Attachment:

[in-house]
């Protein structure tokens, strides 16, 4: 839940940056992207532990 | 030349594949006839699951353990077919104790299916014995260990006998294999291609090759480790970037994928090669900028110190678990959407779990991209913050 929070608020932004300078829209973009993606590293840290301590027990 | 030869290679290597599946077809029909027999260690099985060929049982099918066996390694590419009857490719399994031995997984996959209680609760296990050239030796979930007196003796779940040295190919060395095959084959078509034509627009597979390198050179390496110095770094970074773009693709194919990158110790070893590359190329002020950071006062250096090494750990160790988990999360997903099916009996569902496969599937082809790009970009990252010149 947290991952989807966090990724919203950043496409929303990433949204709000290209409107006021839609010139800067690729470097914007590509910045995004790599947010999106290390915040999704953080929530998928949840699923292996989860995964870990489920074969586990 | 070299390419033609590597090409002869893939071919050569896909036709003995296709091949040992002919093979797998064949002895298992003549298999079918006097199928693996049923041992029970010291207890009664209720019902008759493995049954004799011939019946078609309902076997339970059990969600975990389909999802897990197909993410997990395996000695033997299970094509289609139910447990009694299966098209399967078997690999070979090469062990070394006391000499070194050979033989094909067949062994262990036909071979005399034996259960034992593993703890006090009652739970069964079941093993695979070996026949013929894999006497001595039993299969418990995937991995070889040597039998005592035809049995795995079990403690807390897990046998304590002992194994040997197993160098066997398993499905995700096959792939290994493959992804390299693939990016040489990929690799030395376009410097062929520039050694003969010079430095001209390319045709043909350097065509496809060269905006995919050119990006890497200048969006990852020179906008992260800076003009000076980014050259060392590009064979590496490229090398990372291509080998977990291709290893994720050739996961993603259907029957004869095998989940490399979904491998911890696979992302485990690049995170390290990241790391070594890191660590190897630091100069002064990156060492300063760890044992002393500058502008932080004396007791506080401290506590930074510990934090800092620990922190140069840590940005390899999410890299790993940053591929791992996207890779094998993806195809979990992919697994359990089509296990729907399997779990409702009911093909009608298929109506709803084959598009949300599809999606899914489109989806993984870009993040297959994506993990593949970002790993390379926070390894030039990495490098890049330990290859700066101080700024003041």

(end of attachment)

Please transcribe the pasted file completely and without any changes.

[in-house]
């Protein structure tokens, strides 16, 4: 839940940056992207532990 | 030349594949006839699951353990077919104790299916014995260990006998294999291609090759480790970037994928090669900028110190678990959407779990991209913050 929070608020932004300078829209973009993606590293840290301590027990 | 030869290679290597599946077809029909027999260690099985060929049982099918066996390694590419009857490719399994031995997984996959209680609760296990050239030796979930007196003796779940040295190919060395095959084959078509034509627009597979390198050179390496110095770094970074773009693709194919990158110790070893590359190329002020950071006062250096090494750990160790988990999360997903099916009996569902496969599937082809790009970009990252010149 947290991952989807966090990724919203950043496409929303990433949204709000290209409107006021839609010139800067690729470097914007590509910045995004790599947010999106290390915040999704953080929530998928949840699923292996989860995964870990489920074969586990 | 070299390419033609590597090409002869893939071919050569896909036709003995296709091949040992002919093979797998064949002895298992003549298999079918006097199928693996049923041992029970010291207890009664209720019902008759493995049954004799011939019946078609309902076997339970059990969600975990389909999802897990197909993410997990395996000695033997299970094509289609139910447990009694299966098209399967078997690999070979090469062990070394006391000499070194050979033989094909067949062994262990036909071979005399034996259960034992593993703890006090009652739970069964079941093993695979070996026949013929894999006497001595039993299969418990995937991995070889040597039998005592035809049995795995079990403690807390897990046998304590002992194994040997197993160098066997398993499905995700096959792939290994493959992804390299693939990016040489990929690799030395376009410097062929520039050694003969010079430095001209390319045709043909350097065509496809060269905006995919050119990006890497200048969006990852020179906008992260800076003009000076980014050259060392590009064979590496490229090398990372291509080998977990291709290893994720050739996961993603259907029957004869095998989940490399979904491998911890696979992302485990690049995170390290990241790391070594890191660590190897630091100069002064990156060492300063760890044992002393500058502008932080004396007791506080401290506590930074510990934090800092620990922190140069840590940005390899999410890299790993940053591929791992996207890779094998993806195809979990992919697994359990089509296990729907399997779990409702009911093909009608298929109506709803084959598009949300599809999606899914489109989806993984870009993040297959994506993990593949970002790993390379926070390894030039990495490098890049330990290859700066101080700024003041």